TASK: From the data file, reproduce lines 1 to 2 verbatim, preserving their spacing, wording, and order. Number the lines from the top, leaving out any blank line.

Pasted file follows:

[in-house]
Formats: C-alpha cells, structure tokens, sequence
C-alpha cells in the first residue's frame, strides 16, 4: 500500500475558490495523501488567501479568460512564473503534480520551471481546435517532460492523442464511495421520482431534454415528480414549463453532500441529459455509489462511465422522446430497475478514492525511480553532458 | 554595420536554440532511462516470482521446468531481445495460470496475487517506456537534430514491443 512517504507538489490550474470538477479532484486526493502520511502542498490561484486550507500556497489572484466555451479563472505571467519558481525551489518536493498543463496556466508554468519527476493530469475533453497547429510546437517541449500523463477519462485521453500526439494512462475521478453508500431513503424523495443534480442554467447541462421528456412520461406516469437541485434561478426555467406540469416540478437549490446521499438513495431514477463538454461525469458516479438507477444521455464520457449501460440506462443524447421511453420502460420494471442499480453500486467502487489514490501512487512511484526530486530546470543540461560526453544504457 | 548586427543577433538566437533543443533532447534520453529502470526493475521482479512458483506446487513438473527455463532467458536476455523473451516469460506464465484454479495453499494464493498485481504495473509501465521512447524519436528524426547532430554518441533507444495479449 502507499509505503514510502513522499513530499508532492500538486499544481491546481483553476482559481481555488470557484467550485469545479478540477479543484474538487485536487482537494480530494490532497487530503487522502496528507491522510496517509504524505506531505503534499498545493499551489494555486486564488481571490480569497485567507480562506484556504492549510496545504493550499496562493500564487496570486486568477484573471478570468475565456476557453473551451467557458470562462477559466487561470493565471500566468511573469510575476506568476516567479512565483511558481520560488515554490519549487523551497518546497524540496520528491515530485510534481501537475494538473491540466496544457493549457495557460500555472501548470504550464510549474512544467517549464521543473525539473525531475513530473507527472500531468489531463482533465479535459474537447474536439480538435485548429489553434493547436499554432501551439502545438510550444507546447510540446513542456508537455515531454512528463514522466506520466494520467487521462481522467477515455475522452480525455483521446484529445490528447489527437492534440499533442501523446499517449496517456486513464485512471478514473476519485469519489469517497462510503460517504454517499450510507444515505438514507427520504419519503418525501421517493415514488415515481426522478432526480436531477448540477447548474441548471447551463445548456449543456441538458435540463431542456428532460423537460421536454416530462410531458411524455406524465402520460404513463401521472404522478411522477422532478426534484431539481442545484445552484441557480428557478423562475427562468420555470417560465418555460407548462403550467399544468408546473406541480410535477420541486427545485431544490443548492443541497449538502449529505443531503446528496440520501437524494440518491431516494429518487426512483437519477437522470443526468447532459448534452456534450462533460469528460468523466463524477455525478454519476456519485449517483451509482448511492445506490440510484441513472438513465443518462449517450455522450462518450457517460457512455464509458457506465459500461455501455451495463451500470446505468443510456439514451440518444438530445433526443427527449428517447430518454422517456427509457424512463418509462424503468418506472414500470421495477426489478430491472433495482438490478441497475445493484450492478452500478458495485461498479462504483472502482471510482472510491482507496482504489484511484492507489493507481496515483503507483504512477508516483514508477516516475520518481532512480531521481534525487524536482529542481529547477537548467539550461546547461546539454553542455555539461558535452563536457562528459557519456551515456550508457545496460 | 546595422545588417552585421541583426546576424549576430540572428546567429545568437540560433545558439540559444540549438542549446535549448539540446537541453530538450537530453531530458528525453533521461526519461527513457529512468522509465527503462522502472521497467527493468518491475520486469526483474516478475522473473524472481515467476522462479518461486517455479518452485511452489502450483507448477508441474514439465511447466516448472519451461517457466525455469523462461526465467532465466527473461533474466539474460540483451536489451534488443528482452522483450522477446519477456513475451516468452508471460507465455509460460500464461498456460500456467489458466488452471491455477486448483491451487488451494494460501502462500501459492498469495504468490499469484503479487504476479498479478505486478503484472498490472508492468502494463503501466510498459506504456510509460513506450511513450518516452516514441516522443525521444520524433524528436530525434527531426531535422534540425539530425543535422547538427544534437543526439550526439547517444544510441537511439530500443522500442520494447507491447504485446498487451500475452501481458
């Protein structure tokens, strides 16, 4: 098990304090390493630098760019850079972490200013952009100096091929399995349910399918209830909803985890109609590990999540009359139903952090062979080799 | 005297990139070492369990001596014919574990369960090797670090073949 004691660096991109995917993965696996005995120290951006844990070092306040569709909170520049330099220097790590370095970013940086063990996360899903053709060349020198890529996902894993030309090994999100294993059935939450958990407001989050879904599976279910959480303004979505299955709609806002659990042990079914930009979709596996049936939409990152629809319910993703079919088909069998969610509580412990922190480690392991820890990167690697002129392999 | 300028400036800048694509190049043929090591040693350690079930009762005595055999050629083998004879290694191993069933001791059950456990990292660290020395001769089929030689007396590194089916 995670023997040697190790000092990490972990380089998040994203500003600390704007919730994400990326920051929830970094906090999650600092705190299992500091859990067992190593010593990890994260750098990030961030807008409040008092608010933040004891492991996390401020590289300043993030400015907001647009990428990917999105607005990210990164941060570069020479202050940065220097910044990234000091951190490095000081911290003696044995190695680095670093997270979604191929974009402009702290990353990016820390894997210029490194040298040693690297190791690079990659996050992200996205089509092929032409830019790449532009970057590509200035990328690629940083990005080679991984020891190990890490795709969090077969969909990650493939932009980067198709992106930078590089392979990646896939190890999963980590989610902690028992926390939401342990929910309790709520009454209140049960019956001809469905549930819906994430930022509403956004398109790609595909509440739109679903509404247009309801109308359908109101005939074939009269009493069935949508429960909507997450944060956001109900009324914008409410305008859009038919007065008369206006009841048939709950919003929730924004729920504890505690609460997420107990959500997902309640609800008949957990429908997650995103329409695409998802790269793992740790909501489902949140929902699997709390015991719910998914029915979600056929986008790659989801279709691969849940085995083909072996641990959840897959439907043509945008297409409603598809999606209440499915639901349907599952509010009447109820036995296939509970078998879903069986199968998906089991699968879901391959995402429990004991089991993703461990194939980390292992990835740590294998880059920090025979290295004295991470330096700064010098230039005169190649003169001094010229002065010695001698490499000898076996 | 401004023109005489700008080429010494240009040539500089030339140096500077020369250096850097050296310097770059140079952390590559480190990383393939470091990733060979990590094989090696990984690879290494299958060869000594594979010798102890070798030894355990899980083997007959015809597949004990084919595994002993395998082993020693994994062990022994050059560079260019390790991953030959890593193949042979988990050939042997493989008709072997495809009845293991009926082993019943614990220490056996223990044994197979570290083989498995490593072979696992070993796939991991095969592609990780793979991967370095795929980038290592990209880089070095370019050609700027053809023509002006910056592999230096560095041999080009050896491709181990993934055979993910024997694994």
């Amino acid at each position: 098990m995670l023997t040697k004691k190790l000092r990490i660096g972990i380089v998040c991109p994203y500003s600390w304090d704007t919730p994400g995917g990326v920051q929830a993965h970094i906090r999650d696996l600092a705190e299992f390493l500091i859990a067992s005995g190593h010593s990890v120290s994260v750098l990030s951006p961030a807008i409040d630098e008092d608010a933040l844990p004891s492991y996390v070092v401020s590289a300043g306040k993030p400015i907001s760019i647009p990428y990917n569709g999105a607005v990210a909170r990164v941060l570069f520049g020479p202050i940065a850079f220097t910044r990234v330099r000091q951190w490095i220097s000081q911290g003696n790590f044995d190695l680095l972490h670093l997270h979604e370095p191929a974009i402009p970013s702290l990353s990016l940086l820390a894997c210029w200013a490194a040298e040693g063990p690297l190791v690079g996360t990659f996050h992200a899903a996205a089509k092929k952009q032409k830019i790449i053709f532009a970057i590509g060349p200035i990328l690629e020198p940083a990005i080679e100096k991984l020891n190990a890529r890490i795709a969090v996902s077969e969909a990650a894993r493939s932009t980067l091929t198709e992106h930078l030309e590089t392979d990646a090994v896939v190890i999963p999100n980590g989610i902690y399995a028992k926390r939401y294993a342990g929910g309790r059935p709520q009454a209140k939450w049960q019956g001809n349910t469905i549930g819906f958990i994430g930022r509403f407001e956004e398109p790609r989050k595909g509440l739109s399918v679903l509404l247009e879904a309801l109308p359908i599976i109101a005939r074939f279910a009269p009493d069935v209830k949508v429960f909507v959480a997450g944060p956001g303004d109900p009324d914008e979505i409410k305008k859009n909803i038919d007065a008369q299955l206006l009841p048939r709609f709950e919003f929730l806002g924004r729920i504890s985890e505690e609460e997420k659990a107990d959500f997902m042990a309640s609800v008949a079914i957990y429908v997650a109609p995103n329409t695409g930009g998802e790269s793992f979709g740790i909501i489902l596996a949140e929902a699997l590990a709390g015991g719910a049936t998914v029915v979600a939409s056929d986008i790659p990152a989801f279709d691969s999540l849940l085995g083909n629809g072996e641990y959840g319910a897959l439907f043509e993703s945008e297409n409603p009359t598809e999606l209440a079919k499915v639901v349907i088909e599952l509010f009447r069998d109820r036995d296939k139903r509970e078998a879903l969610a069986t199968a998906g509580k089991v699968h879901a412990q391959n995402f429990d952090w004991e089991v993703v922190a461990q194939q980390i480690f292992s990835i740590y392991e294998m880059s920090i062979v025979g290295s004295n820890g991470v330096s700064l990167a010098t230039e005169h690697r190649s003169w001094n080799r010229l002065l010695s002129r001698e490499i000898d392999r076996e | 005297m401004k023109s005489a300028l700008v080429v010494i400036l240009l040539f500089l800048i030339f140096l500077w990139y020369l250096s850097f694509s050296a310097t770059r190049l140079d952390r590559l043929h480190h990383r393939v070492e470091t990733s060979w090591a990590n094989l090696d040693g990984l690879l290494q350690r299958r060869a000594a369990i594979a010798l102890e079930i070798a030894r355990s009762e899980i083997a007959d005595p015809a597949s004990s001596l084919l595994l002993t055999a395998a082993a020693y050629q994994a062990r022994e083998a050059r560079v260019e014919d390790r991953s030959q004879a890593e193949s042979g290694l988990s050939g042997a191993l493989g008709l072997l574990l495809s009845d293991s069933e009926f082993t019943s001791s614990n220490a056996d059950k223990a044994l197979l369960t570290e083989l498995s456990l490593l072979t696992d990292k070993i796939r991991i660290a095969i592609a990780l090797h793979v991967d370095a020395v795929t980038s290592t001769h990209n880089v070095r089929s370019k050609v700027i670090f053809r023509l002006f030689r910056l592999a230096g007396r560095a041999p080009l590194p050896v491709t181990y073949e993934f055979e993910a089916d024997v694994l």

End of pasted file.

[in-house]
Formats: C-alpha cells, structure tokens, sequence